Oil stays on course in the recovery but faces some challenges
Crude oil prices managed to recover the largest part of the heavy losses that it incurred during the Coronavirus pandemic. Over the past year, Crude Oil began recovering but the way to a full recovery is still long and faces a lot of obstacles.
Global oil markets were amongst the first industries to be hit by the pandemic as oil is highly sensitive to all factors that influence supply and demand, such as geopolitical tensions, military conflicts, slowdowns or strong growth of economies, output or oil transportation disruptions and weather conditions.
Oil markets started to slump with the first signs of the virus outbreak in China back in January 2020, as the epidemic started to paralyze the economy of the world's second largest oil consumer, sending strong negative signals worldwide.
The panic selling started when the virus spread globally, hitting Asia, Europe and the United States, the world's number one oil consumer, with the COVID-19 pandemic causing an unprecedented slowdown in all economies.
Oil prices lost over 70% of its values between January and April 2020 and even hit the zero level at one point, due to huge supply and practically no demand, with oil distributors being forced to pay just for holding oil.
If we compare the current crisis with the 2007/2009 Great Recession, when the US West Texas Intermediate oil (WTI) spiked close to $150 per barrel in June 2008 and subsequently plunged to $33 per barrel in February 2009 (driven by a profit-taking from record highs after a multi-year rise and a recession) the pandemic lead to a stronger negative impact on oil prices, as they plunged to historical lows.
During the 2007/2009 financial crisis, economic activity was severely affected, leading to a wave of deflation, increased unemployment and reduced production which resulted in diminishing demand and pushing oil prices lower.
Governments employed stimulus measures to fight the financial crisis that reversed deflationary forces, lifted inflation and revived demand, helping oil market to recover.
A number of smaller oil refining companies collapsed during this period, but the crisis unmasked another important fact, that big refiners were able to survive the crisis with the minimum price of $15 per barrel, even though multiple companies started to complain and fear that they would be forced to cease operations since the oil price fell below $100 per barrel.
The COVID-19 pandemic has caused a historic slowdown in growth of the global economy and slashed the demand for crude oil but also hardly hit fragile economies of oil-exporting developing countries, which mainly depend on producing and exporting oil, as these countries were already in vulnerable positions, even before the global crisis caused by pandemic.
Oil prices regained traction however after the first and the strongest wave of coronavirus started to ease and global economies started to gradually recover, with focus on China which was hit first by the pandemic, but also the first to emerge from the crisis.
The latest economic data from China were impressive, showing that the economy is recovering at a pace higher than expected, despite the imbalance in recovery in other sectors of the economy.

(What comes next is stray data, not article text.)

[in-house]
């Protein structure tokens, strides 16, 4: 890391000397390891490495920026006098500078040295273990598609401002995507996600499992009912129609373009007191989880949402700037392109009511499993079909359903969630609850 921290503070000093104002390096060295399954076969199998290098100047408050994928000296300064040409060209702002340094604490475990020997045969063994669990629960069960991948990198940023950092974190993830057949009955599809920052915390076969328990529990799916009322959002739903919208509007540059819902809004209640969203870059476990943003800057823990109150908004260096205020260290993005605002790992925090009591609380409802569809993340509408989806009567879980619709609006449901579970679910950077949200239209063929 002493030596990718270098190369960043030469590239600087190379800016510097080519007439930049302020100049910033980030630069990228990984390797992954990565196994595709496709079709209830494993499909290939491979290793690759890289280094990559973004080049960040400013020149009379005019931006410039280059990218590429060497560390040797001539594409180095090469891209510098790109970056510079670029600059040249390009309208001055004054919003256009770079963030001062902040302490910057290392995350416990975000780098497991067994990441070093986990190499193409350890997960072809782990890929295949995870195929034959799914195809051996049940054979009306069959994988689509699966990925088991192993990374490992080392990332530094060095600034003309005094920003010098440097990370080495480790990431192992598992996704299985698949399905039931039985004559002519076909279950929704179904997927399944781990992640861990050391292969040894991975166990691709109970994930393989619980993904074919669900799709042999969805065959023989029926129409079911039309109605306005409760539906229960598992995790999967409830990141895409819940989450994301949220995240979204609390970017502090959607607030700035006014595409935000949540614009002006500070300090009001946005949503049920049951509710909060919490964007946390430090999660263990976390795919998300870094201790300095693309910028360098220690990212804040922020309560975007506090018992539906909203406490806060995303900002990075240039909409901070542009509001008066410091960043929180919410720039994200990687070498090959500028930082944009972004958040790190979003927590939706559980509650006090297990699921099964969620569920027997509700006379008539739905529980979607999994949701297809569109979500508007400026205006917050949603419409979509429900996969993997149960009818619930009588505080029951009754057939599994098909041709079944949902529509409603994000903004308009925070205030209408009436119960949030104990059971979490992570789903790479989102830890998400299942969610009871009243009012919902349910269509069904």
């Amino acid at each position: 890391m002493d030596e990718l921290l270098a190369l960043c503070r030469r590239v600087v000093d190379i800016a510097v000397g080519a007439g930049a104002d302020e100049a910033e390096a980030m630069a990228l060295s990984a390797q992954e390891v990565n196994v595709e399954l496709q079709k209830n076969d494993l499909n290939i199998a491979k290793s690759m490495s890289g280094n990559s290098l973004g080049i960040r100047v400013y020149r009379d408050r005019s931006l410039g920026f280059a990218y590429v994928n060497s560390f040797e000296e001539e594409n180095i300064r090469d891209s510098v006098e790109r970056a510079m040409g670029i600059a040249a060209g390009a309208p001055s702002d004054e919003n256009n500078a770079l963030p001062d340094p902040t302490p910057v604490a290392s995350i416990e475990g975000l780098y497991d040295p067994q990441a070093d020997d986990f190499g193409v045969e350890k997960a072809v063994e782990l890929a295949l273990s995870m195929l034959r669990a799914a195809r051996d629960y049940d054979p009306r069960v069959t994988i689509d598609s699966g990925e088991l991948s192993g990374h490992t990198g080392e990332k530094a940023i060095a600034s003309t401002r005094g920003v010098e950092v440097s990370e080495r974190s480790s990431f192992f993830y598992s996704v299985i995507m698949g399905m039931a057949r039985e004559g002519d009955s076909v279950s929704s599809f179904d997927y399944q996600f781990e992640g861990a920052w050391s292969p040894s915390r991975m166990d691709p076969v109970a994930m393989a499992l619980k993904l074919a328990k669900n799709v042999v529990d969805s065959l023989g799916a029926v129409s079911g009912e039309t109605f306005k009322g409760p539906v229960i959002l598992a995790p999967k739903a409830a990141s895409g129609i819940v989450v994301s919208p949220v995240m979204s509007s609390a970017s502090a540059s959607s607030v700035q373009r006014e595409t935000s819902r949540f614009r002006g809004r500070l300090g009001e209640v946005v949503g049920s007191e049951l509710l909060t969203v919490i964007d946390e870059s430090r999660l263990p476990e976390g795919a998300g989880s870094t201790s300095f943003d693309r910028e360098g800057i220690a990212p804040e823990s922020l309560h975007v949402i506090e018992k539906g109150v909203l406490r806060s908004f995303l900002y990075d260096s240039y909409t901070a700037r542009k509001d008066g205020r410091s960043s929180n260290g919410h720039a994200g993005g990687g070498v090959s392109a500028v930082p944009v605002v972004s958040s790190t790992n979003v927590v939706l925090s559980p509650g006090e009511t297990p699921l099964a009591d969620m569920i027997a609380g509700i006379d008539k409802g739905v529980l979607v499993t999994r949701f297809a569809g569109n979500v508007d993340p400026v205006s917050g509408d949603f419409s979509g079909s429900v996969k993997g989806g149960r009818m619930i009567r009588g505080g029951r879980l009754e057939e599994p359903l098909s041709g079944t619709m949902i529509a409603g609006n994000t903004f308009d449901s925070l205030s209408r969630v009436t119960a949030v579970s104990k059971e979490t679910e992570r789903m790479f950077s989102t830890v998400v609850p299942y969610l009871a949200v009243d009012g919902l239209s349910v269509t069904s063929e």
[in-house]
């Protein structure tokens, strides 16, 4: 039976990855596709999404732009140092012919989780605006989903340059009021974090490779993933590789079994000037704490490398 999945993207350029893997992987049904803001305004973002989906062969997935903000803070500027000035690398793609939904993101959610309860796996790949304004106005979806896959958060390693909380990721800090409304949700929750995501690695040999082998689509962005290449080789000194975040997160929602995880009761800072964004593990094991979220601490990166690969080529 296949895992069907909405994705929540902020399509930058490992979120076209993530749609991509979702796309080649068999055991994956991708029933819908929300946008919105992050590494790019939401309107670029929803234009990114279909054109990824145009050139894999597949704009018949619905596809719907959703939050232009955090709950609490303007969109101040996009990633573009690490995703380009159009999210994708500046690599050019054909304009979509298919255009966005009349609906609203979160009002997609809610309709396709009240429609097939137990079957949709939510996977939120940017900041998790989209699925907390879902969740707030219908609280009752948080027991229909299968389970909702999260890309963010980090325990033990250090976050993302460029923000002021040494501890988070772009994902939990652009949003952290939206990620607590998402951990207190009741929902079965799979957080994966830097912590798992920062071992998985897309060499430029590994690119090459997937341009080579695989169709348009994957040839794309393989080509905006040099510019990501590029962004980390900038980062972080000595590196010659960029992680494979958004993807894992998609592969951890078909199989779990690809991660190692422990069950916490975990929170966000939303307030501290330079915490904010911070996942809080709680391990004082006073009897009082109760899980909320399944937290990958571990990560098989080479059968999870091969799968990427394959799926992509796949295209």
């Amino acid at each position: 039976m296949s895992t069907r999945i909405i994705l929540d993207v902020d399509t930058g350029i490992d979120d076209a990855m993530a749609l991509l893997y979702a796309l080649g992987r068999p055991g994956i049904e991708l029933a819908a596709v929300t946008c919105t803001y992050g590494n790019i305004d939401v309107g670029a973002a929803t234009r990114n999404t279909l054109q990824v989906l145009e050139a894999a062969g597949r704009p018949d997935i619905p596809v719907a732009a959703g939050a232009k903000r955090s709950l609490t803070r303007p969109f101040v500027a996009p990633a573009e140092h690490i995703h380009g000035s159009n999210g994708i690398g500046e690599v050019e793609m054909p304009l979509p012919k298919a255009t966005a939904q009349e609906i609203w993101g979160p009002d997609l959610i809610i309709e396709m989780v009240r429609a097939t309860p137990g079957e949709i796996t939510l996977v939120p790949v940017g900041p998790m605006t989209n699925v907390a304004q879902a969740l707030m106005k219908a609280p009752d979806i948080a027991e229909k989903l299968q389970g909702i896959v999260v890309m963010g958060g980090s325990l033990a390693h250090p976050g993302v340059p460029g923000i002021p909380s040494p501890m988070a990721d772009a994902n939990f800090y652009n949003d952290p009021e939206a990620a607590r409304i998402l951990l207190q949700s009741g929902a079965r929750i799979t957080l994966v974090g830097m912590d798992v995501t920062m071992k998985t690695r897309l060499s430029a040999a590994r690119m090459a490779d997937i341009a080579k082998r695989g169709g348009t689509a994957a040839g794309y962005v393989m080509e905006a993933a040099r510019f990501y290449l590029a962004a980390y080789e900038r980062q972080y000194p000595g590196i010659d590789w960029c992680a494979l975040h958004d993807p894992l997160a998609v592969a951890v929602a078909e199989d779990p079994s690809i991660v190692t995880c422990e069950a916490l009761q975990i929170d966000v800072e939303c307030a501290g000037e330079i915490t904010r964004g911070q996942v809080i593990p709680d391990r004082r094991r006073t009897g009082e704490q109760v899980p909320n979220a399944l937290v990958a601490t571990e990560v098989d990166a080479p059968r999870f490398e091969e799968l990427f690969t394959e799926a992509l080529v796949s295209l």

Increased demand in Asia boosts optimism, along with promising economic data from the US and Europe, particularly the EU's largest economy - Germany, but the new wave of the coronavirus that keeps the most of Europe under restrictive measures, tempers optimism.
The rollout of the COVID-19 vaccine has helped to improve global sentiment significantly and boosted expectations for accelerating economic recovery, although the activity in the global services sectors which includes air transportation, one of most important industries with high oil demand, with levels below 70% since a year ago- is still weak and expected to take more time to start recovering.
Other important factors that played a key role in stabilizing oil prices were efforts of main oil-producing nations to limit production.
The Organization of the Petroleum Exporting Countries (OPEC) and its allies (group known as OPEC+) have extended their oil production deal in attempts to speed up recovery of the oil market due to the coronavirus, with the biggest contribution to the action coming from the cartel's formal leader Saudi Arabia which made an extra cut of production.
The WTI oil price has recovered to its pre-pandemic levels after hitting an all-time low last year, surging to a 14-month high near $70 per barrel in early March.
OPEC's improved outlook for 2021 boosts expectations for further recovery but concerns on the slowdown in vaccinations and prolonged lockdowns in numerous countries warn that recovery in global oil demand faces headwinds.
Technical studies on weekly and monthly charts are in bullish setup and supportive for further advance, as the price of oil which is currently riding on the third wave of a five-wave cycle from a record low at $6.52, is focusing a psychological $70 barrier and a Fibonacci 100% expansion at $70.93, violation of which would open way towards key mid-term resistance at $76.88, October 2018 high.
On the other side, daily technical indicators started to point lower, signaling a weakening of bullish momentum and suggesting that bulls are taking a breather and will take some time to consolidate / correct recent strong gains.
With an overall picture from both fundamental and technical sides, being positive, according to the current situation, further recovery in global oil prices can be expected in coming months.
This article was submitted by Windsor Brokers.